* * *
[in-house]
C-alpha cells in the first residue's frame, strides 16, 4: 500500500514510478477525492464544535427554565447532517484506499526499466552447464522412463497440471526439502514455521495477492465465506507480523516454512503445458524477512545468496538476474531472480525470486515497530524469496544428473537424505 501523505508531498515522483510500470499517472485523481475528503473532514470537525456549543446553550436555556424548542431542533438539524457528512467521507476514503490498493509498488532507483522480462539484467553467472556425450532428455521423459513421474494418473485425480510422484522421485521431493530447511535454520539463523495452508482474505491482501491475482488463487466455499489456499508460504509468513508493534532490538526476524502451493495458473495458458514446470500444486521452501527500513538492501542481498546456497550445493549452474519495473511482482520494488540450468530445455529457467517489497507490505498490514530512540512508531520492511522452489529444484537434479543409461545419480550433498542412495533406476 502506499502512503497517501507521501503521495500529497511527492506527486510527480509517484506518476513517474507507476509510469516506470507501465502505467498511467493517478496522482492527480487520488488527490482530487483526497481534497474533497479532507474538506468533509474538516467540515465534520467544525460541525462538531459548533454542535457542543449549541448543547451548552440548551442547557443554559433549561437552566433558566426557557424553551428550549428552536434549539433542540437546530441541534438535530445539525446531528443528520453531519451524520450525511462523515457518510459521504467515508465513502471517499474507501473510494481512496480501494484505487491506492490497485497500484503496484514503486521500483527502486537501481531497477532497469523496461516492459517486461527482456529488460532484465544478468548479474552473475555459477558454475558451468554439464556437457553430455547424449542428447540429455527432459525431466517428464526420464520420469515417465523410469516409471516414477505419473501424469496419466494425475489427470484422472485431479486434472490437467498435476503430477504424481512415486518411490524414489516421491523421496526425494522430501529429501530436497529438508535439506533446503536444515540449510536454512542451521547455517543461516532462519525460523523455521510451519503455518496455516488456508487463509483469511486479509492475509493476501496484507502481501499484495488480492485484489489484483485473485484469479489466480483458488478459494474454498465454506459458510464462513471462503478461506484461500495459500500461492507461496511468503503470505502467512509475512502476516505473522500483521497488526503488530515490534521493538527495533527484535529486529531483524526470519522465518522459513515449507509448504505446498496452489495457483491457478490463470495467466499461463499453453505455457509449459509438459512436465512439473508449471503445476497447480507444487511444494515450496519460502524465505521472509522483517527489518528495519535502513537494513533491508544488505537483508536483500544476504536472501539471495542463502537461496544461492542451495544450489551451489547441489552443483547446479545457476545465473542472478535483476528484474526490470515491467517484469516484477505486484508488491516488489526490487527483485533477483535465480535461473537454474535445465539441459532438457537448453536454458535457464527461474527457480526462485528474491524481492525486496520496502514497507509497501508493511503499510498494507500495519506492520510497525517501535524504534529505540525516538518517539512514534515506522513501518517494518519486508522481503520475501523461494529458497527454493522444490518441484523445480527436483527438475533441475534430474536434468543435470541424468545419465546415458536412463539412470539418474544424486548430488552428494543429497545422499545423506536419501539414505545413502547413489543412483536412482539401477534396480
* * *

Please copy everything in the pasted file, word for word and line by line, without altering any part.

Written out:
[in-house]
C-alpha cells in the first residue's frame, strides 16, 4: 500500500514510478477525492464544535427554565447532517484506499526499466552447464522412463497440471526439502514455521495477492465465506507480523516454512503445458524477512545468496538476474531472480525470486515497530524469496544428473537424505 501523505508531498515522483510500470499517472485523481475528503473532514470537525456549543446553550436555556424548542431542533438539524457528512467521507476514503490498493509498488532507483522480462539484467553467472556425450532428455521423459513421474494418473485425480510422484522421485521431493530447511535454520539463523495452508482474505491482501491475482488463487466455499489456499508460504509468513508493534532490538526476524502451493495458473495458458514446470500444486521452501527500513538492501542481498546456497550445493549452474519495473511482482520494488540450468530445455529457467517489497507490505498490514530512540512508531520492511522452489529444484537434479543409461545419480550433498542412495533406476 502506499502512503497517501507521501503521495500529497511527492506527486510527480509517484506518476513517474507507476509510469516506470507501465502505467498511467493517478496522482492527480487520488488527490482530487483526497481534497474533497479532507474538506468533509474538516467540515465534520467544525460541525462538531459548533454542535457542543449549541448543547451548552440548551442547557443554559433549561437552566433558566426557557424553551428550549428552536434549539433542540437546530441541534438535530445539525446531528443528520453531519451524520450525511462523515457518510459521504467515508465513502471517499474507501473510494481512496480501494484505487491506492490497485497500484503496484514503486521500483527502486537501481531497477532497469523496461516492459517486461527482456529488460532484465544478468548479474552473475555459477558454475558451468554439464556437457553430455547424449542428447540429455527432459525431466517428464526420464520420469515417465523410469516409471516414477505419473501424469496419466494425475489427470484422472485431479486434472490437467498435476503430477504424481512415486518411490524414489516421491523421496526425494522430501529429501530436497529438508535439506533446503536444515540449510536454512542451521547455517543461516532462519525460523523455521510451519503455518496455516488456508487463509483469511486479509492475509493476501496484507502481501499484495488480492485484489489484483485473485484469479489466480483458488478459494474454498465454506459458510464462513471462503478461506484461500495459500500461492507461496511468503503470505502467512509475512502476516505473522500483521497488526503488530515490534521493538527495533527484535529486529531483524526470519522465518522459513515449507509448504505446498496452489495457483491457478490463470495467466499461463499453453505455457509449459509438459512436465512439473508449471503445476497447480507444487511444494515450496519460502524465505521472509522483517527489518528495519535502513537494513533491508544488505537483508536483500544476504536472501539471495542463502537461496544461492542451495544450489551451489547441489552443483547446479545457476545465473542472478535483476528484474526490470515491467517484469516484477505486484508488491516488489526490487527483485533477483535465480535461473537454474535445465539441459532438457537448453536454458535457464527461474527457480526462485528474491524481492525486496520496502514497507509497501508493511503499510498494507500495519506492520510497525517501535524504534529505540525516538518517539512514534515506522513501518517494518519486508522481503520475501523461494529458497527454493522444490518441484523445480527436483527438475533441475534430474536434468543435470541424468545419465546415458536412463539412470539418474544424486548430488552428494543429497545422499545423506536419501539414505545413502547413489543412483536412482539401477534396480